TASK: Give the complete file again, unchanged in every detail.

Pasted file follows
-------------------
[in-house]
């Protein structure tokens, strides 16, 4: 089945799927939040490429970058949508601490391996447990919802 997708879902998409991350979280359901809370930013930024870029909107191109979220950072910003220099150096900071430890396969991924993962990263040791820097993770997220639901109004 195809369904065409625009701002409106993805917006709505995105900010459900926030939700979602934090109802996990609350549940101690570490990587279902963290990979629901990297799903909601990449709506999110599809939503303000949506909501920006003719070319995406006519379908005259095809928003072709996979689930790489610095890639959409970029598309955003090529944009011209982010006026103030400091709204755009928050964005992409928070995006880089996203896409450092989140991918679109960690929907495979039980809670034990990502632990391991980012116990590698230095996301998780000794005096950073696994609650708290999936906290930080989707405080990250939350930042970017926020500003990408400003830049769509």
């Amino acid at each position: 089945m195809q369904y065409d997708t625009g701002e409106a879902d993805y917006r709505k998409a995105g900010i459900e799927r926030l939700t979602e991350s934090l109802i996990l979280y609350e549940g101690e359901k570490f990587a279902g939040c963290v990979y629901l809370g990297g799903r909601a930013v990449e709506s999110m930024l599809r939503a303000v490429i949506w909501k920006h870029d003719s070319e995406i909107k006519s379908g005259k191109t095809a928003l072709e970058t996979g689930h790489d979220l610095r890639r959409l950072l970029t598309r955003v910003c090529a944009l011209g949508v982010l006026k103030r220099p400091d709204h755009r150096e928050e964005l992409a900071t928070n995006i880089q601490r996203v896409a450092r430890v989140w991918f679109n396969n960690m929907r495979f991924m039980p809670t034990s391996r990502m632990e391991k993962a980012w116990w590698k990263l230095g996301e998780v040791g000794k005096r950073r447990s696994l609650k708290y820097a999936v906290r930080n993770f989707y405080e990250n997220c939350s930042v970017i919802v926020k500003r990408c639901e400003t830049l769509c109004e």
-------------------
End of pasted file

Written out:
[in-house]
């Protein structure tokens, strides 16, 4: 089945799927939040490429970058949508601490391996447990919802 997708879902998409991350979280359901809370930013930024870029909107191109979220950072910003220099150096900071430890396969991924993962990263040791820097993770997220639901109004 195809369904065409625009701002409106993805917006709505995105900010459900926030939700979602934090109802996990609350549940101690570490990587279902963290990979629901990297799903909601990449709506999110599809939503303000949506909501920006003719070319995406006519379908005259095809928003072709996979689930790489610095890639959409970029598309955003090529944009011209982010006026103030400091709204755009928050964005992409928070995006880089996203896409450092989140991918679109960690929907495979039980809670034990990502632990391991980012116990590698230095996301998780000794005096950073696994609650708290999936906290930080989707405080990250939350930042970017926020500003990408400003830049769509």
């Amino acid at each position: 089945m195809q369904y065409d997708t625009g701002e409106a879902d993805y917006r709505k998409a995105g900010i459900e799927r926030l939700t979602e991350s934090l109802i996990l979280y609350e549940g101690e359901k570490f990587a279902g939040c963290v990979y629901l809370g990297g799903r909601a930013v990449e709506s999110m930024l599809r939503a303000v490429i949506w909501k920006h870029d003719s070319e995406i909107k006519s379908g005259k191109t095809a928003l072709e970058t996979g689930h790489d979220l610095r890639r959409l950072l970029t598309r955003v910003c090529a944009l011209g949508v982010l006026k103030r220099p400091d709204h755009r150096e928050e964005l992409a900071t928070n995006i880089q601490r996203v896409a450092r430890v989140w991918f679109n396969n960690m929907r495979f991924m039980p809670t034990s391996r990502m632990e391991k993962a980012w116990w590698k990263l230095g996301e998780v040791g000794k005096r950073r447990s696994l609650k708290y820097a999936v906290r930080n993770f989707y405080e990250n997220c939350s930042v970017i919802v926020k500003r990408c639901e400003t830049l769509c109004e």